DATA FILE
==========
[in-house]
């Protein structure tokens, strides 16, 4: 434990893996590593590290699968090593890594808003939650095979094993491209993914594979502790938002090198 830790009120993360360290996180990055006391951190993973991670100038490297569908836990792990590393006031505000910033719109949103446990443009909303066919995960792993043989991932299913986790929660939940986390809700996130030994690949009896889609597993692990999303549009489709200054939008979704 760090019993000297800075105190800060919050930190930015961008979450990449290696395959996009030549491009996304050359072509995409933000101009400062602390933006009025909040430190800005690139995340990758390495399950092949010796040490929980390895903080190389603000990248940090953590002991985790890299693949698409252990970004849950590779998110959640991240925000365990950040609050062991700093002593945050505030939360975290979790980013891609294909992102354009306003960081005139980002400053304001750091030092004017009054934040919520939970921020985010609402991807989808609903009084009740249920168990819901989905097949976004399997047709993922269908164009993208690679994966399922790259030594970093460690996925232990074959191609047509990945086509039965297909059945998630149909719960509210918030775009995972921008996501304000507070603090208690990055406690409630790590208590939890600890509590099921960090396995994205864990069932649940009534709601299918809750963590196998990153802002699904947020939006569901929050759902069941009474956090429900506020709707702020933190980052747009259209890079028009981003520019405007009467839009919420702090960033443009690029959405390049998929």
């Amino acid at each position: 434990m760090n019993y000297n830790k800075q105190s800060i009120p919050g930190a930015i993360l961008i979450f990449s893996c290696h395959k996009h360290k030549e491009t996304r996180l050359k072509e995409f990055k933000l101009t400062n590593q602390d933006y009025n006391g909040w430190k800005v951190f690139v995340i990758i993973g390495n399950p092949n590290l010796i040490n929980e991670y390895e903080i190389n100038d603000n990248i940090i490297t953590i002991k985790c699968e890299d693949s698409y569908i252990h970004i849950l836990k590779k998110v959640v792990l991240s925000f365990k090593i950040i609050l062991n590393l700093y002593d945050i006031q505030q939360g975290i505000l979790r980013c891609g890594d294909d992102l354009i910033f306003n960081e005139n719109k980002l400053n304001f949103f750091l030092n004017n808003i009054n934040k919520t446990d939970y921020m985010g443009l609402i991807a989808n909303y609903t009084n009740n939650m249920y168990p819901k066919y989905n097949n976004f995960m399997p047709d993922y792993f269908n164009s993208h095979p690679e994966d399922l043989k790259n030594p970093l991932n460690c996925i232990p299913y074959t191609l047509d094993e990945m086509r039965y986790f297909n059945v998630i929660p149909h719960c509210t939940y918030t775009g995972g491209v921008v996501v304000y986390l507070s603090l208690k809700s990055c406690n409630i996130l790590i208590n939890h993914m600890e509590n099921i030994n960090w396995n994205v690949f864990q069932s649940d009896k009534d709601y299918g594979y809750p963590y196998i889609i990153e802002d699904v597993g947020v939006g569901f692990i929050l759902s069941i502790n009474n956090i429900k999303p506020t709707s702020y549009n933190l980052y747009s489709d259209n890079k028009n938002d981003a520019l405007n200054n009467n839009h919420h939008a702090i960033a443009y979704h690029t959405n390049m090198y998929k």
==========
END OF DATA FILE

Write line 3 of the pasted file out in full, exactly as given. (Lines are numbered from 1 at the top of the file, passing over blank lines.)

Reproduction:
């Amino acid at each position: 434990m760090n019993y000297n830790k800075q105190s800060i009120p919050g930190a930015i993360l961008i979450f990449s893996c290696h395959k996009h360290k030549e491009t996304r996180l050359k072509e995409f990055k933000l101009t400062n590593q602390d933006y009025n006391g909040w430190k800005v951190f690139v995340i990758i993973g390495n399950p092949n590290l010796i040490n929980e991670y390895e903080i190389n100038d603000n990248i940090i490297t953590i002991k985790c699968e890299d693949s698409y569908i252990h970004i849950l836990k590779k998110v959640v792990l991240s925000f365990k090593i950040i609050l062991n590393l700093y002593d945050i006031q505030q939360g975290i505000l979790r980013c891609g890594d294909d992102l354009i910033f306003n960081e005139n719109k980002l400053n304001f949103f750091l030092n004017n808003i009054n934040k919520t446990d939970y921020m985010g443009l609402i991807a989808n909303y609903t009084n009740n939650m249920y168990p819901k066919y989905n097949n976004f995960m399997p047709d993922y792993f269908n164009s993208h095979p690679e994966d399922l043989k790259n030594p970093l991932n460690c996925i232990p299913y074959t191609l047509d094993e990945m086509r039965y986790f297909n059945v998630i929660p149909h719960c509210t939940y918030t775009g995972g491209v921008v996501v304000y986390l507070s603090l208690k809700s990055c406690n409630i996130l790590i208590n939890h993914m600890e509590n099921i030994n960090w396995n994205v690949f864990q069932s649940d009896k009534d709601y299918g594979y809750p963590y196998i889609i990153e802002d699904v597993g947020v939006g569901f692990i929050l759902s069941i502790n009474n956090i429900k999303p506020t709707s702020y549009n933190l980052y747009s489709d259209n890079k028009n938002d981003a520019l405007n200054n009467n839009h919420h939008a702090i960033a443009y979704h690029t959405n390049m090198y998929k």